The Irish Mail on Sunday - - NEWS - DAN HODGES

CON­SER­VA­TIVE MPs as­sem­bled in Down­ing Street for a drinks re­cep­tion last Wed­nes­day evening. Widely per­ceived to be a des­per­ate, last-minute lob­by­ing op­er­a­tion by the Theresa May, it ac­tu­ally proved to be a re­laxed event.

A Down­ing Street ad­viser said he walked in to see two Tory MPs, arch-re­mainer Do­minic Grieve and staunch Brex­i­teer Bernard Jenkin, ‘hav­ing a friendly chat’.

‘It was like the Tory fam­ily was com­ing back to­gether again. I thought, “Can’t things just stay like this?” ’

No, they can’t. On Tues­day, Tory MPs will walk through the vot­ing lob­bies and be­gin the process of tear­ing their party and coun­try apart. ‘We’re go­ing to lose the vote,’ an­other No.10 ad­viser ad­mit­ted to me. ‘And when that hap­pens, all hell is go­ing to break loose. Peo­ple don’t un­der­stand what’s com­ing.’

Theresa May’s aide was right about the im­pact but wrong about the ig­no­rance of par­lia­men­tar­i­ans. They might be forc­ing them­selves into a bliss­ful, if con­ve­nient, state of de­nial. But deep down, they know full well the im­pli­ca­tions of what they are about to do.

It’s al­most three years since the UK voted by a de­ci­sive mar­gin to leave the EU. But in two days’ time, MPs will take the de­ci­sion to throw that process into re­verse.

At last week’s Cab­i­net meet­ing, leader of the Com­mons An­drea Lead­som ex­plained that even if Mrs May’s deal se­cures par­lia­men­tary ap­proval within the next 48 hours, it will be touch and go whether the gov­ern­ment can drive through the leg­is­la­tion nec­es­sary to se­cure a de­par­ture on March 29. De­feat will guar­an­tee that dead­line can no longer be met, and the timetable for leav­ing will be torn up. At which point the de­ci­sion taken by the Bri­tish peo­ple will be torn up as well.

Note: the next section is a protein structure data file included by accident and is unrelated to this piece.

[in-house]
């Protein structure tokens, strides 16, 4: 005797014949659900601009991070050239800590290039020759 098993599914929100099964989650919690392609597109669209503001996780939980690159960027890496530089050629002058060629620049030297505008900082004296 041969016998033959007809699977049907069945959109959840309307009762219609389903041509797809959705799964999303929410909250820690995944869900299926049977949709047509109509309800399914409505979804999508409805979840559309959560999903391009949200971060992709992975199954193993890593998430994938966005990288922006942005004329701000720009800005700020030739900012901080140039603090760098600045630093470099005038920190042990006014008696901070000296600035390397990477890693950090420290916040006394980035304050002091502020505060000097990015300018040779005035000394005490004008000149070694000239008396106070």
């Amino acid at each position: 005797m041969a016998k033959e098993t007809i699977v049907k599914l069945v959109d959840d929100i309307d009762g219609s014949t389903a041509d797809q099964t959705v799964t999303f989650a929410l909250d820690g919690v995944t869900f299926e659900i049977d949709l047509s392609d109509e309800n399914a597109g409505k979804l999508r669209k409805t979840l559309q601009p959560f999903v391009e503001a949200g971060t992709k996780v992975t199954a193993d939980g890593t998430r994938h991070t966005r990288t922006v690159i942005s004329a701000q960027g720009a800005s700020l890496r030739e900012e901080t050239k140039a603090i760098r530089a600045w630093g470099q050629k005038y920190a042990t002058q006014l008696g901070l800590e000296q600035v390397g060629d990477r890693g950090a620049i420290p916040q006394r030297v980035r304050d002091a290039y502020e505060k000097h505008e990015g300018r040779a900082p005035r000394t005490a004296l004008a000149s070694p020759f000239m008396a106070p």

That will de­light many. But they should hold their cheers be­cause a storm is com­ing. A storm with a fe­roc­ity and fury un­par­al­leled in modern Bri­tish po­lit­i­cal his­tory.

Last week, there was much talk of how par­lia­ment had ‘seized con­trol’ of Brexit. It has not. In­stead, it is pre­par­ing to send Bri­tish pol­i­tics ca­reen­ing out of con­trol in a way that can only end in catas­tro­phe.

If our MPs were pre­par­ing to re­ject Mrs May’s Brexit plan in or­der to re­place it with one of their own, there would be some ra­tio­nal­ity to their ac­tions.

The in­ver­sion of the roles of leg­is­la­ture and ex­ec­u­tive would be con­sti­tu­tion­ally ques­tion­able, but jus­ti­fi­able. But that it is not what they are propos­ing. They are about to re­place her plan with a state of en­forced and lethal paral­y­sis.

Mrs May has made her mis­takes. But in the end she has done her job. She has de­cided on a plan.

And now MPs are pre­par­ing to take a ham­mer to it, with no re­gard for what should come in its place.

If MPs wish to op­pose Mrs May’s deal, fine. But they now have an obli­ga­tion to tell us what their own plan is to lead us out of this cri­sis.

If a deal can­not be agreed, there are three pos­si­ble out­comes: a No Deal Brexit, a new ref­er­en­dum or a gen­eral elec­tion.

This can’t go on. The log­jam must be bro­ken. Be­cause if it is not, the na­tion will lit­er­ally be­come un­govern­able.

I have to be hon­est. I am scared at the prospect of a ref­er­en­dum or elec­tion in the present en­vi­ron­ment. Layer in the in­evitable sense of es­tab­lish­ment be­trayal, the ap­pro­pri­a­tion of the cam­paign by the neo-Nazi right, the re­ac­tion of hardLeft ac­tivists driven by their mes­sianic de­vo­tion to a Labour lead­er­ship that it­self has openly en­dorsed po­lit­i­cal vi­o­lence. The na­tion would be court­ing catas­tro­phe.

This can’t go on. We can­not con­tinue with a sit­u­a­tion where our lead­ers are un­able to lead, and our leg­is­la­tors refuse to leg­is­late.

The log­jam must be bro­ken. Be­cause if it is not, the na­tion will lit­er­ally be­come un­govern­able.

The storm is com­ing. On Tues­day it will break. When it does, our MPs will find that they, like the rest of the coun­try, have no place to shel­ter.

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